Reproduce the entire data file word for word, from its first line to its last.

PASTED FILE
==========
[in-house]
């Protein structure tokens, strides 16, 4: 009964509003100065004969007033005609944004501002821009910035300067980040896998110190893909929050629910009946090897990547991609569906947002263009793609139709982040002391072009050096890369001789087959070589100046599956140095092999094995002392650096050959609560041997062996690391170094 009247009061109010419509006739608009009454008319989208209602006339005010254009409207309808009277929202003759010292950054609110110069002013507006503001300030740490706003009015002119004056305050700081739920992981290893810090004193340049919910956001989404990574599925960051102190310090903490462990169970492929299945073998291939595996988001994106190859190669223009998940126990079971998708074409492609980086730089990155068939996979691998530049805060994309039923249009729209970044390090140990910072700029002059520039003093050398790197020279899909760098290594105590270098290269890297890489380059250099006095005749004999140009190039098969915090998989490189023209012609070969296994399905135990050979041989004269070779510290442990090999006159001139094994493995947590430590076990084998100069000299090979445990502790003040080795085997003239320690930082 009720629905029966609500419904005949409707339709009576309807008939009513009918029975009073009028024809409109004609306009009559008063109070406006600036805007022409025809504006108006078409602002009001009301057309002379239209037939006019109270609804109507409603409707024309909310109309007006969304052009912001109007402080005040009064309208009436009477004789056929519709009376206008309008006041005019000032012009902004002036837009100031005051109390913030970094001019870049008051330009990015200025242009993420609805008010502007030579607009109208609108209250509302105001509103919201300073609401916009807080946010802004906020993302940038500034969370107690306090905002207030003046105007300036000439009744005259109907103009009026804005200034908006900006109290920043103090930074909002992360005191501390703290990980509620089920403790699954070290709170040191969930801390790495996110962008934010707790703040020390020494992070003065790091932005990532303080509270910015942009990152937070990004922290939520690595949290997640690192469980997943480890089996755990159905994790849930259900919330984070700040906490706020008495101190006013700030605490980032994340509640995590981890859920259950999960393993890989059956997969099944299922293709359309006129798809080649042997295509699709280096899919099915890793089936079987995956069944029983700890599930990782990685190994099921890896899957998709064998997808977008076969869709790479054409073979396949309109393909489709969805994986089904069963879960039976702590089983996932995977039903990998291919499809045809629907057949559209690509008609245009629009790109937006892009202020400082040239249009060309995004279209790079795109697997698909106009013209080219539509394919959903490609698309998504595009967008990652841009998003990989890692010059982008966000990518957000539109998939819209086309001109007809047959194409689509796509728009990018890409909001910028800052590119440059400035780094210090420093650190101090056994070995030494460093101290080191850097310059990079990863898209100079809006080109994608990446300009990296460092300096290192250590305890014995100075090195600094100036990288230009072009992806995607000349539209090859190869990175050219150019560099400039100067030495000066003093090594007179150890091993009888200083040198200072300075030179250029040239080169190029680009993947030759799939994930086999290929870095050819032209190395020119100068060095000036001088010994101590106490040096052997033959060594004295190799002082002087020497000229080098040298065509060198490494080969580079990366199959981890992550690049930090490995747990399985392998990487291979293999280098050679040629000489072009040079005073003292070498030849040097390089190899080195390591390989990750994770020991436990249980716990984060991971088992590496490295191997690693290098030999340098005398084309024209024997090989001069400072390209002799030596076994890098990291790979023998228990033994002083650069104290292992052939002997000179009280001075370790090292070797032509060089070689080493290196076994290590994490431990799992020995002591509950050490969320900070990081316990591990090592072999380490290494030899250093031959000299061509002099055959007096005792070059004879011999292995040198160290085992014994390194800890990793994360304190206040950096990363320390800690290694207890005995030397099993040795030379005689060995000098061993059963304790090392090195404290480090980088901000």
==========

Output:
[in-house]
């Protein structure tokens, strides 16, 4: 009964509003100065004969007033005609944004501002821009910035300067980040896998110190893909929050629910009946090897990547991609569906947002263009793609139709982040002391072009050096890369001789087959070589100046599956140095092999094995002392650096050959609560041997062996690391170094 009247009061109010419509006739608009009454008319989208209602006339005010254009409207309808009277929202003759010292950054609110110069002013507006503001300030740490706003009015002119004056305050700081739920992981290893810090004193340049919910956001989404990574599925960051102190310090903490462990169970492929299945073998291939595996988001994106190859190669223009998940126990079971998708074409492609980086730089990155068939996979691998530049805060994309039923249009729209970044390090140990910072700029002059520039003093050398790197020279899909760098290594105590270098290269890297890489380059250099006095005749004999140009190039098969915090998989490189023209012609070969296994399905135990050979041989004269070779510290442990090999006159001139094994493995947590430590076990084998100069000299090979445990502790003040080795085997003239320690930082 009720629905029966609500419904005949409707339709009576309807008939009513009918029975009073009028024809409109004609306009009559008063109070406006600036805007022409025809504006108006078409602002009001009301057309002379239209037939006019109270609804109507409603409707024309909310109309007006969304052009912001109007402080005040009064309208009436009477004789056929519709009376206008309008006041005019000032012009902004002036837009100031005051109390913030970094001019870049008051330009990015200025242009993420609805008010502007030579607009109208609108209250509302105001509103919201300073609401916009807080946010802004906020993302940038500034969370107690306090905002207030003046105007300036000439009744005259109907103009009026804005200034908006900006109290920043103090930074909002992360005191501390703290990980509620089920403790699954070290709170040191969930801390790495996110962008934010707790703040020390020494992070003065790091932005990532303080509270910015942009990152937070990004922290939520690595949290997640690192469980997943480890089996755990159905994790849930259900919330984070700040906490706020008495101190006013700030605490980032994340509640995590981890859920259950999960393993890989059956997969099944299922293709359309006129798809080649042997295509699709280096899919099915890793089936079987995956069944029983700890599930990782990685190994099921890896899957998709064998997808977008076969869709790479054409073979396949309109393909489709969805994986089904069963879960039976702590089983996932995977039903990998291919499809045809629907057949559209690509008609245009629009790109937006892009202020400082040239249009060309995004279209790079795109697997698909106009013209080219539509394919959903490609698309998504595009967008990652841009998003990989890692010059982008966000990518957000539109998939819209086309001109007809047959194409689509796509728009990018890409909001910028800052590119440059400035780094210090420093650190101090056994070995030494460093101290080191850097310059990079990863898209100079809006080109994608990446300009990296460092300096290192250590305890014995100075090195600094100036990288230009072009992806995607000349539209090859190869990175050219150019560099400039100067030495000066003093090594007179150890091993009888200083040198200072300075030179250029040239080169190029680009993947030759799939994930086999290929870095050819032209190395020119100068060095000036001088010994101590106490040096052997033959060594004295190799002082002087020497000229080098040298065509060198490494080969580079990366199959981890992550690049930090490995747990399985392998990487291979293999280098050679040629000489072009040079005073003292070498030849040097390089190899080195390591390989990750994770020991436990249980716990984060991971088992590496490295191997690693290098030999340098005398084309024209024997090989001069400072390209002799030596076994890098990291790979023998228990033994002083650069104290292992052939002997000179009280001075370790090292070797032509060089070689080493290196076994290590994490431990799992020995002591509950050490969320900070990081316990591990090592072999380490290494030899250093031959000299061509002099055959007096005792070059004879011999292995040198160290085992014994390194800890990793994360304190206040950096990363320390800690290694207890005995030397099993040795030379005689060995000098061993059963304790090392090195404290480090980088901000």